Several previous contributions have tried to find more efficient ways of embedding constraints with Quantum Annealing. Hen et al. propose to design a specific driver Hamiltonian HD that commutes with the penalty Hamiltonian Hpenalty: [HD, Hpenalty] = 0 but not with the original problem Hamilotnian H*: [HD, H*] ≠ 0 [41, 42]. In this case, the state would only evolve in a sub-space of the Hilbert space that satisfies the constraints. This approach is however not yet implementable on the current version of quantum annealer devices. In another work, Vyskočil et al. suggest to solve the problem of embedding constraints by using ancillary variables and mixed-integer linear programming to find the optimal combinatorial design of these qubits on the hardware graph [43, 44]. Ajagekar et al. apply a decomposition of the problem into a constrained MILP problem and unconstrained QUBO sub-problems that would be solved by quantum annealer [45]. However, these methods either could not be implemented with the current hardware or very hard to generalize to realistic optimization problems with several constraints.

3 Breaking the Quadratic Penalty by Hubbard-Stratonovich Transformation

In this work, we follow a method described by M. Ohzeki and based on the Hubbard-Stratonovich transformation to reduce the quadratic terms into linear terms [32]. The transformation is a well-known technique in statistical physics [46, 47] and is defined via the integral identity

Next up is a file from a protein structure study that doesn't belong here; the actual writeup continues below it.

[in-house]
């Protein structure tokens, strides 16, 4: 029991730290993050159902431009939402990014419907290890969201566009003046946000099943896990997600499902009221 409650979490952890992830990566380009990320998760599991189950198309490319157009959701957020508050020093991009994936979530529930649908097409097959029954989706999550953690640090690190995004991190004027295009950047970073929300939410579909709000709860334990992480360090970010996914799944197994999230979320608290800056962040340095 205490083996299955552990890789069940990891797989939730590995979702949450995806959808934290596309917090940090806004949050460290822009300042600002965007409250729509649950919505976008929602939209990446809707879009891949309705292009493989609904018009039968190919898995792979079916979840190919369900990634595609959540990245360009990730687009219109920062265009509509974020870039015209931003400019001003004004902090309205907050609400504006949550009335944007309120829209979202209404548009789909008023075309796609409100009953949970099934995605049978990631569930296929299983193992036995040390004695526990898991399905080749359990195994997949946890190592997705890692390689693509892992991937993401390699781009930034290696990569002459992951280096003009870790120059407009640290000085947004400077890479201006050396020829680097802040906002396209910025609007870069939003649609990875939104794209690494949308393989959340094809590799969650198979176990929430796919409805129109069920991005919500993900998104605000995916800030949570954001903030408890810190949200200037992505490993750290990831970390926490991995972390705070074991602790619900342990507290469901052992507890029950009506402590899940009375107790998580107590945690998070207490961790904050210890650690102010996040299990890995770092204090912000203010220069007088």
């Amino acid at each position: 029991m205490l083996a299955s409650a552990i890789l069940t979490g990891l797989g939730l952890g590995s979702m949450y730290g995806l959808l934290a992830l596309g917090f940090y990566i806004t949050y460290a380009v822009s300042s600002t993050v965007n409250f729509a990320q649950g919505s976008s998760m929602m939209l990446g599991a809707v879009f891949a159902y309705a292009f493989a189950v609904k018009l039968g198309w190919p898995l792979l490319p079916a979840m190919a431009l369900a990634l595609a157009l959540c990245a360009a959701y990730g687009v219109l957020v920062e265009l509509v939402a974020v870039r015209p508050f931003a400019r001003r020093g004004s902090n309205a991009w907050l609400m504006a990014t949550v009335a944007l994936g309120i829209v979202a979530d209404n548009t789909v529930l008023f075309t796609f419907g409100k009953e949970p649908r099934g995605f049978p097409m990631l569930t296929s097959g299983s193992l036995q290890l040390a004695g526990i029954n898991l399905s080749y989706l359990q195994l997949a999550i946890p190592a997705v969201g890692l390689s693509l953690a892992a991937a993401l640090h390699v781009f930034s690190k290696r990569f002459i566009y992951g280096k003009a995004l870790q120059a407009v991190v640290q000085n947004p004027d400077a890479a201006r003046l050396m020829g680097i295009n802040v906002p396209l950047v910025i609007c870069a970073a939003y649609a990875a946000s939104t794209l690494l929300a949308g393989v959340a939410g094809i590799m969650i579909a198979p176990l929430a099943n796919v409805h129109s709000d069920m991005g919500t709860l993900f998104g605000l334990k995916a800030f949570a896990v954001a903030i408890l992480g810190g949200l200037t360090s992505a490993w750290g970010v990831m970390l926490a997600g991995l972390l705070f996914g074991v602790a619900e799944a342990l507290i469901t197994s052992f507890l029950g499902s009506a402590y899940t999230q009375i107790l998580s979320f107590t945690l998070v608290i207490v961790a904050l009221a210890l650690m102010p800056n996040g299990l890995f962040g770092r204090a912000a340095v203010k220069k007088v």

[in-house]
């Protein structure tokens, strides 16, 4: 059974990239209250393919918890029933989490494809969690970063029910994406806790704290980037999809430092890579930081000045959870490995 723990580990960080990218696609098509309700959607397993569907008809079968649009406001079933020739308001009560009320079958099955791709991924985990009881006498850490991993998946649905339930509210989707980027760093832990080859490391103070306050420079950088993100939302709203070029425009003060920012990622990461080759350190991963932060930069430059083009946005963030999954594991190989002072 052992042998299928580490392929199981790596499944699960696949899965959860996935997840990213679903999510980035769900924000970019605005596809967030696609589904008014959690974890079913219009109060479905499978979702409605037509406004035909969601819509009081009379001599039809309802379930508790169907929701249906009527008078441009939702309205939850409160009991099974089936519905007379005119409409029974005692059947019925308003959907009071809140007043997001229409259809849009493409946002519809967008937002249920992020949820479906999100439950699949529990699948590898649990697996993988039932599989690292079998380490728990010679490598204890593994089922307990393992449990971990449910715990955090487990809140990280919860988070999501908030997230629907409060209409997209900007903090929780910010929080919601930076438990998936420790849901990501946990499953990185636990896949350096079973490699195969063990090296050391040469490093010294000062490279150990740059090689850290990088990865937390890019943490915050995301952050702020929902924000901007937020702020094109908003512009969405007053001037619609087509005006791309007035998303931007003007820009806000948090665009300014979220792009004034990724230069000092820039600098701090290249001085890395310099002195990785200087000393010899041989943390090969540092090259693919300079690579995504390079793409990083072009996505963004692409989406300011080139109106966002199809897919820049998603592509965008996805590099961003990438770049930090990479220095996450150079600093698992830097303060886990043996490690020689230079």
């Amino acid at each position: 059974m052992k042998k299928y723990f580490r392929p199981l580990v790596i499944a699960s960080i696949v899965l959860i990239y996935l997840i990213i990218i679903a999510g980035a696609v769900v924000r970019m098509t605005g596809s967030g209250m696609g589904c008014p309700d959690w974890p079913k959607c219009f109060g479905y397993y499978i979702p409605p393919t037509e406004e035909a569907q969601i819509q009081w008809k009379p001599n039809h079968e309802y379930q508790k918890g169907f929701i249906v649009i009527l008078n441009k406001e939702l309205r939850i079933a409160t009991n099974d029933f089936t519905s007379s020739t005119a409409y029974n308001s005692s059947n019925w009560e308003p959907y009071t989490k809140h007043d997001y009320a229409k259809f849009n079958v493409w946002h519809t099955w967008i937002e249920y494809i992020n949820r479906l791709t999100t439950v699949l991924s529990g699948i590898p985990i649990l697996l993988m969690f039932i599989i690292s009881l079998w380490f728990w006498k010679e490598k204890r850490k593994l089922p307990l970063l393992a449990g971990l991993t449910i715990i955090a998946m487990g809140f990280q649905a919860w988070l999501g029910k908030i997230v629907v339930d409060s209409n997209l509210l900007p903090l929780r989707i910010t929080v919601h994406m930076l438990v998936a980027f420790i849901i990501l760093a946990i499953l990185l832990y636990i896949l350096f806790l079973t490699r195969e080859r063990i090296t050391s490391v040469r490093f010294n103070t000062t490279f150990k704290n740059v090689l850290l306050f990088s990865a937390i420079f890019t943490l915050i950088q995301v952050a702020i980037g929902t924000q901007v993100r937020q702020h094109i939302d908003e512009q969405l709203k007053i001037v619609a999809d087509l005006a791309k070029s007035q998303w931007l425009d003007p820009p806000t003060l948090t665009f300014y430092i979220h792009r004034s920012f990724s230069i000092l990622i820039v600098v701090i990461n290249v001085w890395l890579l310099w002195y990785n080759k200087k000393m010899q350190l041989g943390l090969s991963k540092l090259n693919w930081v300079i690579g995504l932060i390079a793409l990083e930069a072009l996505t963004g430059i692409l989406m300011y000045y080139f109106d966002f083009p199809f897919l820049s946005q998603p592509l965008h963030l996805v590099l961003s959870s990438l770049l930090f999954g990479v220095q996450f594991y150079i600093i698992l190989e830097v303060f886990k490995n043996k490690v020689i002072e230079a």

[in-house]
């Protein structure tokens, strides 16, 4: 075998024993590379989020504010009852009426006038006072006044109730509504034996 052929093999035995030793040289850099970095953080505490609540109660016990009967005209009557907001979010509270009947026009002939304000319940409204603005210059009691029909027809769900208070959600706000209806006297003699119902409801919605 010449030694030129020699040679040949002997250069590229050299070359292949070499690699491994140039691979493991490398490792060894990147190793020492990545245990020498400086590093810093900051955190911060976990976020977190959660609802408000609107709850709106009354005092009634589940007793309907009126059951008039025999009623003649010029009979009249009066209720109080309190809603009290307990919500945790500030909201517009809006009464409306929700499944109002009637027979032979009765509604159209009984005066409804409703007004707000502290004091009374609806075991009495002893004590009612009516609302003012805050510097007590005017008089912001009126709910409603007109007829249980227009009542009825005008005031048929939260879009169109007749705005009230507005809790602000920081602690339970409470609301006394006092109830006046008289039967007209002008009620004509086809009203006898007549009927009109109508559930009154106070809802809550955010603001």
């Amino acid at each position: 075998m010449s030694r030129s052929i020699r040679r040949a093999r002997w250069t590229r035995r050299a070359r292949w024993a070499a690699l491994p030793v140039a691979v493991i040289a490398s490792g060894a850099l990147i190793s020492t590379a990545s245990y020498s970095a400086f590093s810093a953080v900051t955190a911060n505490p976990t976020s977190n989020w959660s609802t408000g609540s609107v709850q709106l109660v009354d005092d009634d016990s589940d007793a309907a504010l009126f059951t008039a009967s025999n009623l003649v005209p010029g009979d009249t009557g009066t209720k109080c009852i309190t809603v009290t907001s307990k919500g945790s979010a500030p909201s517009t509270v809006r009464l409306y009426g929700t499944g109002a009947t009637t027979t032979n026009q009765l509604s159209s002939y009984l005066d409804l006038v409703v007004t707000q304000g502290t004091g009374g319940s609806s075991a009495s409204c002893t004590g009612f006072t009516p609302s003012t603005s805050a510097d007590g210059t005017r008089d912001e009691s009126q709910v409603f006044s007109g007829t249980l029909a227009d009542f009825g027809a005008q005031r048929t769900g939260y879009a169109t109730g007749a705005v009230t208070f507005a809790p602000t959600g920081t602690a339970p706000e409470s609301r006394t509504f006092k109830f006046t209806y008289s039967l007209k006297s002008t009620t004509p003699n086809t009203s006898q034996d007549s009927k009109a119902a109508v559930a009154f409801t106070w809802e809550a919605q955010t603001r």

with a real positive a. Consider the former Hamiltonian structure with additional penalty terms H(x)=H(x)+iλiPi2(x), with P(x) being a linear expression of x and H(x) the original cost Hamiltonian. The partition function of the system subjected to the predefined Hamiltonian H can be written as


where βR is the inverse temperature of the system at equilibrium. By performing the Hubbard-Stratonovich transformation (22) on the quadratic penalty terms and applying a complex change of the integral variable yiβ/λν, one can obtain the following expression of the partition function:


where i∫dνi = ∫dν1n. (24) is the partition function associated to an effective Hamiltonian H(x, ν) with continuous ν = (ν1, ν2, … ):


The remaining problem is to find the saddle point of the effective Hamiltonian H(x, ν) where Pi(x)x=0. Ohzeki proposes an iterative procedure, where for a fixed ν = (ν1, ν2, … ), we find the ground state with minimal energy minxH(x, ν) with the quantum annealer as a powerful sampler for the Ising model. And the multipliers are updated based on gradient descent during the iterations.